PERSONAL STORY OF MUSCLE GSD
MY TARUI DISEASE JOURNEY
My name is Susan, I am 59 and have GSD7, otherwise known as Tarui disease. I was diagnosed at the Mayo Clinic by muscle biopsy at the age of 34.
When I received the call from the Mayo Clinic, I was told I have a rare disease called Phosphofructokinase deficiency. The doctors did not know much about the disease except that I am deficient in the enzyme that breaks down glucose for energy. They said that maybe 50 people in the world had it (there are still only about 100 to 200 diagnosed cases worldwide), and I should try a high protein diet to alleviate symptoms. They wished me good luck, and that was the end of that.
So started my quest to find out more about my mystery disease.
Childhood muscle pain and fatigue
As a child, I was constantly plagued with muscle pain and fatigue; “growing pains” is what I was constantly told. I had trouble keeping up with my friends, whether it was walking, riding bikes, roller skating or anything else related to endurance. PE was a nightmare, especially in 6th and 7th grade. I had a cruel PE teacher who always told me I was lazy and out of shape. I was the only one to flunk the Presidential Physical Fitness test.
Unlike other GSD patients, I was also diagnosed with an autoimmune disease in my 20’s that caused my muscles and joints to become extremely inflamed. That confused the picture for me.
Labeled a hypochondriac
In my family, my grandma called me a hypochondriac and told me not to complain about my “growing pains”. No one took me seriously, even when they saw how I struggled to keep up when we walked anywhere. When I fell because my legs gave out, they said I was a klutz! I kept quiet and never said a word about how I was feeling.
My first ever meeting with another GSD person – Jeremy Michelson, GSD7, in Wales.
The one thing that really sticks with me all these years later is the embarrassment and shame I feel when I can’t keep up, or when I ask people to slow down or wait, while I stop and rest.
As a teen I had a lot of friends who were really great and I felt normal for the most part. I went to Florida State University (go NOLES!), majored in fashion and worked in Texas for several years. I then returned home to Tampa, where I met my husband and we raised our daughter Liz.
Searching for an experienced doctor
After I was diagnosed, I went to work researching my disease on the internet. It was 1995, so there was not a lot of information out there. I was lucky enough to find a support group, and it was through that group I found out about Dr Alfred Slonim in New York. It took me a year of fighting with my insurance company, but I was finally on my way to New York.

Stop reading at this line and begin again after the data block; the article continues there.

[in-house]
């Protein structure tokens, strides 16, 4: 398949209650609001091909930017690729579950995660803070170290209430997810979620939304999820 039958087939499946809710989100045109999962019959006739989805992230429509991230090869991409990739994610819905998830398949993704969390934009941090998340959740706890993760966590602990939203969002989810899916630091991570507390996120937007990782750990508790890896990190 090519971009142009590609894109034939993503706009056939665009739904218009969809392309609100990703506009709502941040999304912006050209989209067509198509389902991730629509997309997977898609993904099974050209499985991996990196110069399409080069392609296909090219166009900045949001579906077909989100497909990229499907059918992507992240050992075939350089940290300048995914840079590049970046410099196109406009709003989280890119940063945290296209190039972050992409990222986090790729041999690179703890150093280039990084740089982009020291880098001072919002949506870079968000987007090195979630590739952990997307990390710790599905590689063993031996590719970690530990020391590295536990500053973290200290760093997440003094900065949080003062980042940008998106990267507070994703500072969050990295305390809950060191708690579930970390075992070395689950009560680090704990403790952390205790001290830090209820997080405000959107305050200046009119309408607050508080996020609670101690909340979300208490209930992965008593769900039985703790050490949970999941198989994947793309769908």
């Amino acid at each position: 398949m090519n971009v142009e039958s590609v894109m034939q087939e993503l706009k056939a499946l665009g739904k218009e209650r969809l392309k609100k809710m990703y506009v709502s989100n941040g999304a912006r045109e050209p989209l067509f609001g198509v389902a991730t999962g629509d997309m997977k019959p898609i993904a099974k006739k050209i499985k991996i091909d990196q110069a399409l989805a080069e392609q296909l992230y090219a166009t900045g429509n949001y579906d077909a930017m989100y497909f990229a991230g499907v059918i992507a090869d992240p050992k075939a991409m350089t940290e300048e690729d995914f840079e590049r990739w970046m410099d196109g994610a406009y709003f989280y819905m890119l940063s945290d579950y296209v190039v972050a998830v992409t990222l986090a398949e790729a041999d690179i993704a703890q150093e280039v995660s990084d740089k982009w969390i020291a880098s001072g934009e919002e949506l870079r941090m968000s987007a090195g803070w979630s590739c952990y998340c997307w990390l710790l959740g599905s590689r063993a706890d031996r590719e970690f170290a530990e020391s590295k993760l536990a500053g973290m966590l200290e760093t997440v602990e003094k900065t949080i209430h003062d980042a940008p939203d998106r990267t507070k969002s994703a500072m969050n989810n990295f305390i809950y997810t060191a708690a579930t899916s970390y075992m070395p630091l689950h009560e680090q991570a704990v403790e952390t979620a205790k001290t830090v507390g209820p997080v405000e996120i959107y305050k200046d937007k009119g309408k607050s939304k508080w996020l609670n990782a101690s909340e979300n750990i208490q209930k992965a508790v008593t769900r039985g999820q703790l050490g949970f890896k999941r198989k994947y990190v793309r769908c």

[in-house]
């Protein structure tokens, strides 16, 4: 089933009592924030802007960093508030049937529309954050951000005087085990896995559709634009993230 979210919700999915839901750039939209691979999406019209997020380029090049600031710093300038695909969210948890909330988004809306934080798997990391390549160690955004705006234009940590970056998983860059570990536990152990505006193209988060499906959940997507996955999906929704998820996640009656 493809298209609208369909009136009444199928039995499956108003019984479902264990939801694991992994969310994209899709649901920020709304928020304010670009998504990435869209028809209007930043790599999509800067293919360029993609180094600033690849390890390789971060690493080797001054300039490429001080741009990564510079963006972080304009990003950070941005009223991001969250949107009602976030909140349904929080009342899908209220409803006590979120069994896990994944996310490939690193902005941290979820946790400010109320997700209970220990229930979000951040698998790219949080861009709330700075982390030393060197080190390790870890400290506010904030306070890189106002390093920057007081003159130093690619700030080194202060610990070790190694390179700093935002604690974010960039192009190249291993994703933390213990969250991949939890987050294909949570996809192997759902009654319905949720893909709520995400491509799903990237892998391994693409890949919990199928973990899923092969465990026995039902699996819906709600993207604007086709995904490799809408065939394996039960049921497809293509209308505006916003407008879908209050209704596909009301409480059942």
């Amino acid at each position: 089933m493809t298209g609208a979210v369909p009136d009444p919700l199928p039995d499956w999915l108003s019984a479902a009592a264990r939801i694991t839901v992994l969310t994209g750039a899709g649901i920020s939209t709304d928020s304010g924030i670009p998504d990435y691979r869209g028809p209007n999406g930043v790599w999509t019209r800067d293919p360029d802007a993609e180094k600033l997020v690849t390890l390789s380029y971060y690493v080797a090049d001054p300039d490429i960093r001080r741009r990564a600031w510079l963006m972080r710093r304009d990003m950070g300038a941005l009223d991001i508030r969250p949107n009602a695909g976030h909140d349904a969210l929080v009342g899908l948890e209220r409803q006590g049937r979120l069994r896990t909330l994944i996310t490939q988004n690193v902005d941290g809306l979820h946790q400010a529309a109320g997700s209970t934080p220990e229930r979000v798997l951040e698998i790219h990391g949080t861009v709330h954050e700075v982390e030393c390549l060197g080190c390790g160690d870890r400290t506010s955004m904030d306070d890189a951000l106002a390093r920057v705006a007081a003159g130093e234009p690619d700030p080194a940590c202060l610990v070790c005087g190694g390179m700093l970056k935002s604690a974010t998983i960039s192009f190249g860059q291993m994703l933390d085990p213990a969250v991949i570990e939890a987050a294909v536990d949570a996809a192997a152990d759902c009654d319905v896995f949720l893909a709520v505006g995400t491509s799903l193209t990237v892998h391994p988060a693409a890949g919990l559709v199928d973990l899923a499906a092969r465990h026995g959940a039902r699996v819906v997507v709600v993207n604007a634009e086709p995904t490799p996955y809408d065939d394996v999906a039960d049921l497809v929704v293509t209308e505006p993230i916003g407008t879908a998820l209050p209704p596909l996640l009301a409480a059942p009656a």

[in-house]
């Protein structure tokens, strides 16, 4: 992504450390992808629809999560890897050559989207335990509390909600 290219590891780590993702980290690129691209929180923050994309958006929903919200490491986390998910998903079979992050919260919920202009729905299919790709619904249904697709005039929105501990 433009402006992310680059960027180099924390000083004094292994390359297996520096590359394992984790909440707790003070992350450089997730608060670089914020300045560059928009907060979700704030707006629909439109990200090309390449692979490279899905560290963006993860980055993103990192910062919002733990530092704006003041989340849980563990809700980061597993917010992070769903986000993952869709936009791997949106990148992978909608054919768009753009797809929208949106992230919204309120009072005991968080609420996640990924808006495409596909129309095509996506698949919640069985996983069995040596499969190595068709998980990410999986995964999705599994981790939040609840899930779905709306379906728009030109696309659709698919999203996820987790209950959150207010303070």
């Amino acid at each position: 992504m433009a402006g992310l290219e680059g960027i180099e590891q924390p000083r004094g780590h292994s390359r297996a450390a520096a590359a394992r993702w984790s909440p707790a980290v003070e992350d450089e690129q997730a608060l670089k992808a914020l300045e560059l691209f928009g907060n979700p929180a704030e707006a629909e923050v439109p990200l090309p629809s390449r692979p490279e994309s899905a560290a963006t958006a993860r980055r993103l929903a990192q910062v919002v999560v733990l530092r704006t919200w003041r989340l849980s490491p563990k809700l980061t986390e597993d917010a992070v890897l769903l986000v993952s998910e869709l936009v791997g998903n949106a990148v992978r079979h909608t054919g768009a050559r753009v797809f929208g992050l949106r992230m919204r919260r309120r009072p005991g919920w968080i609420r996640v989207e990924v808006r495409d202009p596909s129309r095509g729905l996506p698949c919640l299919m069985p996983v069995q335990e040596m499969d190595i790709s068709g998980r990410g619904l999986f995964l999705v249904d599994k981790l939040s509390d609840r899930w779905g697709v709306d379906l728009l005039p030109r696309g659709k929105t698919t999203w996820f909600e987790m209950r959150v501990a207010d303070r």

In Dr Slonim, I found an empathetic doctor who listened and understood exactly what I was going through. Finally, I was able to talk about the muscle fatigue, the fear I felt when I saw stairs or a hill I had to climb, knowing my legs would turn to lead and my muscles would swell to the point that I could not bend them. He not only understood, he had a treatment plan.
When he put me on a treadmill for 45 minutes to test my endurance, I told him I could not walk that long without stopping. He assured me that with his plan, I could. I started out very slow and worked my way up and was able to walk 45 minutes without stopping!! Dr Slonim and his team, including a dietitian and a physical therapist, put together a plan that I could take home with me.
My life changed
When I say this was life altering, it is an understatement. I felt liberated. Knowledge is power, and I now had the knowledge to do what I needed to do to take care of my muscles. Just as important was knowing that I was not a lazy, out of shape hypochondriac. Even after I had my diagnosis, it was not until this moment that I realized I not only could live a good life with this disease, but I could thrive.
Scroll through my photos of family walks and the course in Wales.
In the mid 2000’s, I was introduced to Andrew Wakelin. I was told that if I had questions, he was the person who had the answers. Andrew had a wealth of knowledge and was never too busy to answer my questions.
Walking course in Wales
I remember reading about the annual walking courses in Wales which Andrew organised, and how much I wanted to go. Andrew really encouraged me to attend, explaining that it is a great opportunity to meet other people with GSD5 and GSD7.
In the summer of 2015, I finally decided to do the course in Wales. I don’t think I have ever felt more normal than I did that week. We were a group of 10 people of various ages living under one roof, sharing our stories that only we understood. We were hiking different trails, challenging ourselves and having a blast.
Most importantly, Andrew taught me to listen to my body and not to push past my limits, to stop and rest for a minute when my muscles get fatigued, and the importance of getting a second wind. I will never forget the week I spent in Wales, or the amazing people that I met.
Walking trails with my husband
Today, my husband and I are living in Charlotte, North Carolina, which offers so many scenic trails and greenways. My husband Michael is my biggest cheerleader, we have had some great adventures together and look forward to many more to come.